Which, as is evident by the 90%+ of traffic to Empower Network being sourced from affiliate marketing campaigns, was complete bullshit. Infact, not only was only 4-7% of the domain’s traffic from search engines, pretty much the entire bulk of that traffic was related to the income opportunity (searches for “Empower Network” and terms related to the business opportunity).
We’re going through a transformation that’s not about blogging.
This company is not about the product, not about the blog, it’s about empowering people.
I don’t know what Empower Network are going to attach their compensation plan to next, but it appears the days of pretending to be about blogging are over.
That leaves what? A bunch of affiliates paying eachother for what exactly?
Oh right, paying eachother $25 or $125 a month… and paying their affiliate fee so they can recruit others to do the same. Anything made from the other tiers is of course just gravy.
What on Earth is going to happen to what little there was of the retail side of the business?
Not much was revealed on the Hangout, other than a drawn out sales pitch for Empower Network’s upcoming “Freedom” event, to be held next year in Miami.
In addition to urging Empower Network affiliates to buy three tickets each, Wood told them
I don’t care what it takes, I don’t care what you have to go through… get to Miami.
What was mentioned was a vision to officially branch out into India, Europe, Canada, South Africa, Chile, Brazil and Costa Rica (and presumably elsewhere).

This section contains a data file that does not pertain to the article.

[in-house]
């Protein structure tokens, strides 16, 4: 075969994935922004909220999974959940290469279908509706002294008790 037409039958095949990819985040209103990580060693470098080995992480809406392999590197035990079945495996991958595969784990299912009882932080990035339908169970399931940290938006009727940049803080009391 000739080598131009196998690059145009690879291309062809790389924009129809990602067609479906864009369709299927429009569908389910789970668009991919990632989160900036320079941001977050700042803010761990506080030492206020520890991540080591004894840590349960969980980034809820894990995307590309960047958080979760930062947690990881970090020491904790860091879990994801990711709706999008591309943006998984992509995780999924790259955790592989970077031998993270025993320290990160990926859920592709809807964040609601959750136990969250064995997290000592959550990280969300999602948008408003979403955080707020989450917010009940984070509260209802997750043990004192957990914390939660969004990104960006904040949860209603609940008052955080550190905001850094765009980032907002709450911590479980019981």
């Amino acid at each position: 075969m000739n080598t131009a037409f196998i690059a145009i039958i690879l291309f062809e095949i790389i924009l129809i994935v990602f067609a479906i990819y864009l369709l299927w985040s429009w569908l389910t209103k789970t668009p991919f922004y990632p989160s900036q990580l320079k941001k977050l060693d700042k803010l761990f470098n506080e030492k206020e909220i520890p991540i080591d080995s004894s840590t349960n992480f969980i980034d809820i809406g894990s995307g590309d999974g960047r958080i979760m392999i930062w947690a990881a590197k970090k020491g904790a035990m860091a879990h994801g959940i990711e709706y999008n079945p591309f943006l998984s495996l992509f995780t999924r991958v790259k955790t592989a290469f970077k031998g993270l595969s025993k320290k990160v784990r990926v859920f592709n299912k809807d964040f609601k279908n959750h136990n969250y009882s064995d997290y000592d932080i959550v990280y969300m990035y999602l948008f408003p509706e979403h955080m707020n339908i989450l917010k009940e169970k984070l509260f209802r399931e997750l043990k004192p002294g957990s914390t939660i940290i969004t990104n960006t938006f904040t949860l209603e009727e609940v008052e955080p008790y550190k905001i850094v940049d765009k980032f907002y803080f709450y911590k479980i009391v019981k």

Up until now Empower Network has been available globally, but the company primarily focuses on the US market and affiliates. If there’s a decline there then I can see the need to expand.
How that’s going to work when Empower Network “is not about the product” though, I have no idea. What exactly are they going to sell them on?
Ultimately the problem Empower Network faces now is the same it’s always been, the way affiliates are paid. Yes there’s a retail option but I think we’re beyond the point of pretending it’s viable.
I mean hell, if you can’t get affiliates to stick around and pay their fees what hope do you have attracting non-affiliate customers?
When your core business model, call it “empowering people” or anything else, revolves around affiliates going “all in” and then recruiting new affiliates who do the same – what you attach it to, be it someone else’s blogging platform, your blogging platform, training videos, paper airplanes etc., doesn’t matter.
All that matters is you keep those monthly subscription payments flowing through the system, which requires those at the bottom to be able to find new people to pay them each month.
Notably with Empower Network having launched in November 2011, we’ve just hit that 2 year mark when recruitment-driven schemes typically hit a wall and begin to collapse.
I’m not saying that Empower Network’s quite there, or that Wood and Sharpe can’t keep it going for a bit longer yet – but just that this is statistically the point where schemes that rely on affiliate fees and recruitment fall apart.
I think 2014 is shaping up to be the year we find out what happens if Empower Network can’t sell the promise of receiving $125 a month from people they’ve convinced to “go all-in” to the rest of the world.
Should be interesting to watch it all play out…